My Chosen Children

kristin-chenoweth_sc_768x1024Kristin Chenoweth
Voted “Most-Fogged Adoptee Celebrity” by clear-thinking adoptees everywhere

What do I have against Ms. Chenoweth? I admit that until I read her glowing commentary on adoption I had never heard of her. Apparently she is an award-winning actress, which is great – we need more artists. What is not great is her seemingly endless determination to make adoption not only as natural as birth, but actually superior to it.

On “Lion” and Adoption

Biggest Blessing of Them All

In both Huffington Post, um, posts, adoptees are referred to as “adopted children” no matter their age, the “g-word” (grateful) is directed toward the adoptive parents (hers were fantastic, sorry for yours), and of course: We were CHOSEN.

“I wasn’t Expected – I was Selected!” 

I have news for you, Kristin: My children were also chosen. The issues of my womb, of my own DNA.

I chose their father. I chose to become pregnant. I chose to continue the pregnancies. I chose how to give birth. And I chose to raise these children. You cannot get much more “chosen” than that. Trying to elevate adoption above biology to avoid facing the fact that adoption comes from loss is simply juvenile. Despite your damnable youthful appearance, you’re 48. It’s time you act like it. You’re not an adopted child, you’re an adult adoptee.

Elle Cuardaigh is author of The Tangled Red Thread

9 thoughts on “My Chosen Children

  1. I get so tired of the arguments about which is better: birth or adoption. Being told that you are a “chosen child” implies that natural-born children are somehow accidents their parents got stuck with. Ms. Chenoweth is 48, which puts her squarely in the Baby Scoop Era, when unwed mothers were routinely stripped of their babies. The “chosen child” epithet began then and, unfortunately, still lingers. 99.9% of adoptions occur because a couple or individual wants a child and can’t have one naturally for any number of reasons. My guess is that 99.8% of those adoptions would never have happened if pregnancy had been an option. Adoption is almost always (I didn’t say “always”) Plan B. Adoption is complex and shouldn’t be reduced to either/or, good or bad, but the fact remains: every adoption is the result of tragedy and loss. A mother loses her baby, a baby loses his heritage and genetic mirror, the adoptive parent loses the biological connection that is irreplaceable, and generations of the adoptee’s descendants lose their lineage. Each side of the adoption triad tries to defend the rightness of its own position, when what is needed is mutual recognition. Some children surely do need adoptive families, and the needs of the child should always come first, not the desires, however deeply felt, of those who would be parents. And adoptees should remember that if they had a happy family, not every adoptee did, nor should they forget that somewhere there was a woman who gave birth to and then lost her child. It’s doubtful she celebrated that loss and is much more likely to have suffered permanent emotional damage as a result of that severing of nature’s most essential bond.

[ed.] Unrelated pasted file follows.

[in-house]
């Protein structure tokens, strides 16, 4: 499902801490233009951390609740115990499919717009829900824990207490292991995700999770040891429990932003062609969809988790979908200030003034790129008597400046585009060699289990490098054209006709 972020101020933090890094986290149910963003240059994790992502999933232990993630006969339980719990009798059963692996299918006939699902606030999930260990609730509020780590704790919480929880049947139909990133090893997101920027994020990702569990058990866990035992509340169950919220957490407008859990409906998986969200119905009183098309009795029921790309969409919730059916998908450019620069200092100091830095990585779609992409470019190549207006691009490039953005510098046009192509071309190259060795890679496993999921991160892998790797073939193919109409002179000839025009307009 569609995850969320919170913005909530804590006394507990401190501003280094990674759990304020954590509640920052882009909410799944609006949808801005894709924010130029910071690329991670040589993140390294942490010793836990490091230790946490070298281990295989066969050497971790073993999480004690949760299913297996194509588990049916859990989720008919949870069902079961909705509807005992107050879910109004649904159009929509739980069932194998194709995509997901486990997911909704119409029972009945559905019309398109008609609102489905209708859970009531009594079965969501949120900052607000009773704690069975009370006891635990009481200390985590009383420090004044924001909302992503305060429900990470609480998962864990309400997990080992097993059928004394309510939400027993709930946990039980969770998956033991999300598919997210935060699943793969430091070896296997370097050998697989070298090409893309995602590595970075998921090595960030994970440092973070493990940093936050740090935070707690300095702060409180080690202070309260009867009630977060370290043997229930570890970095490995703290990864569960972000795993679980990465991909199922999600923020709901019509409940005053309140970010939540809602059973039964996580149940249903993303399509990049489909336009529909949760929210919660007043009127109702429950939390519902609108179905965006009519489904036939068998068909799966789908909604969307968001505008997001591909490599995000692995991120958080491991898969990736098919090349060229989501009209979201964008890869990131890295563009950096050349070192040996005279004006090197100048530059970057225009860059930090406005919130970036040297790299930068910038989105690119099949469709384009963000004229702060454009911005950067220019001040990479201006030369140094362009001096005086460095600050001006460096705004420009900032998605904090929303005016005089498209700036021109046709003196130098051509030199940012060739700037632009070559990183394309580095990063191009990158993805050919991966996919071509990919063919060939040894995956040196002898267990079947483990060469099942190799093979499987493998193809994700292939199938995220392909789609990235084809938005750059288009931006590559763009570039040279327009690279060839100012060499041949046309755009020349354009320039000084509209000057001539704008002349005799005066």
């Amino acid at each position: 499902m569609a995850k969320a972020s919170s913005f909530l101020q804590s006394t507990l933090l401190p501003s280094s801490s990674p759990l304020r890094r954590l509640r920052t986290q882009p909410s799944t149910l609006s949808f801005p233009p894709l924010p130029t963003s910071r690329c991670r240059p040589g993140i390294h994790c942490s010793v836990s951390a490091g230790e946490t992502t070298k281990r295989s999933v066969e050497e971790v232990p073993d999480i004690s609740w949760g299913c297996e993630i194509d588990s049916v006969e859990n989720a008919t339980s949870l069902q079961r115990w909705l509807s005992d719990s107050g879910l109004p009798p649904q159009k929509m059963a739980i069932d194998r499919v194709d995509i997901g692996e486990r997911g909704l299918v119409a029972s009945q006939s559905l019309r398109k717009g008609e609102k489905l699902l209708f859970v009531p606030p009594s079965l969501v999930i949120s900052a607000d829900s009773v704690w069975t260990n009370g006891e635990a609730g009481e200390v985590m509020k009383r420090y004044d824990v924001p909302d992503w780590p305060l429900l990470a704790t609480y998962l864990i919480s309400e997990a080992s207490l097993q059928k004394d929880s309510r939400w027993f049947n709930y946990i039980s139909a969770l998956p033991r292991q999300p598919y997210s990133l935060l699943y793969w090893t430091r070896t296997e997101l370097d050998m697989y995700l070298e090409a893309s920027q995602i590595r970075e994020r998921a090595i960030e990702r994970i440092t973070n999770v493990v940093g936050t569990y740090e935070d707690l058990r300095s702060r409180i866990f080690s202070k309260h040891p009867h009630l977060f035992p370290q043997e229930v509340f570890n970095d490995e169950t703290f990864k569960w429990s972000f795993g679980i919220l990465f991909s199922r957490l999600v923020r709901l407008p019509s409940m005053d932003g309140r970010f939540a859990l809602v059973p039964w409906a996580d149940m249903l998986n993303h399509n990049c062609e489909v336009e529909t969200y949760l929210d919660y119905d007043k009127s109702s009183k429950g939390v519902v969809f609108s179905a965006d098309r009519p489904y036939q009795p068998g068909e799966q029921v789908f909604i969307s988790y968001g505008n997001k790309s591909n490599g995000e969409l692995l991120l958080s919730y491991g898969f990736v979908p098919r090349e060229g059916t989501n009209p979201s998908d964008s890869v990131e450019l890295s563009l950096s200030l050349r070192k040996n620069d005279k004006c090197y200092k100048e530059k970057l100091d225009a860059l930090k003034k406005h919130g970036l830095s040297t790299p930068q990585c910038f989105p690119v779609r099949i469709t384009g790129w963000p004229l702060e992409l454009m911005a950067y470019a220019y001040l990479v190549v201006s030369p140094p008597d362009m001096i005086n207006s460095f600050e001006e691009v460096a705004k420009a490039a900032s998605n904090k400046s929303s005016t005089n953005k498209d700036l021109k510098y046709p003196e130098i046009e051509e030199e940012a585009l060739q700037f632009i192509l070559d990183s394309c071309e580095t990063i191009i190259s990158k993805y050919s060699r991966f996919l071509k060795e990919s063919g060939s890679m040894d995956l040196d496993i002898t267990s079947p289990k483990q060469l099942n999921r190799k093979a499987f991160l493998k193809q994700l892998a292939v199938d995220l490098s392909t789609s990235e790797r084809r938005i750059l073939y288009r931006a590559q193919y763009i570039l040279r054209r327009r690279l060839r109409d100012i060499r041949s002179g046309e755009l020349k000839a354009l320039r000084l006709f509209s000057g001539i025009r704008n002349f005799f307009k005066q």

• Baby Scoop Era ends with Roe. Which means Chenoweth was 6yrs old when the BSE ended. I do understand the spirit of your statement. Love that you expressed the lifelong complicated grief mothers and lost children live with. Adoption is born of tragedy. Trust me I know.

  2. I agree with you and Page. I became aware of Kristin and her proclamations years ago and thought, geez, we don’t really need that right now – the time when adoptees were FINALLY getting their footing and voice and writing on blogs. I do wonder if Kristin would talk this way in person, if asked. Often they are acting, since they are actors.

  3. Agree…some adoptees are so traumatized that they can’t revisit the trauma. Instead they ignore it and find ways to cover it up. The anger always finds multiple way to express itself.

  4. It’s easy to speak like this if you have never met your own mother. One you see her, and realize that you have lived your life without her, you can never feel the same.
    No human being should grow up without their mother. It’s a sin against humanity, and nature.

    Sorry Kristen, it;s not good.

  5. A last thought. Steve Jobs Is another adoptee and public figure.
    Jobs opinion of adoption is the opposite of Kristen’s.
    I hope more people read the neurological studies such as “Trauma Attachment” by Allen N. Schorn; View Paul Sunderlund adoption lecture found on Utube, and also read Phyllis T. Stien, and Joshua C. Kendalls book “Psychological Trauma and the Developing Brain; Especially public policy makers.
    Kristen would have been better off saying nothing about being adopted.

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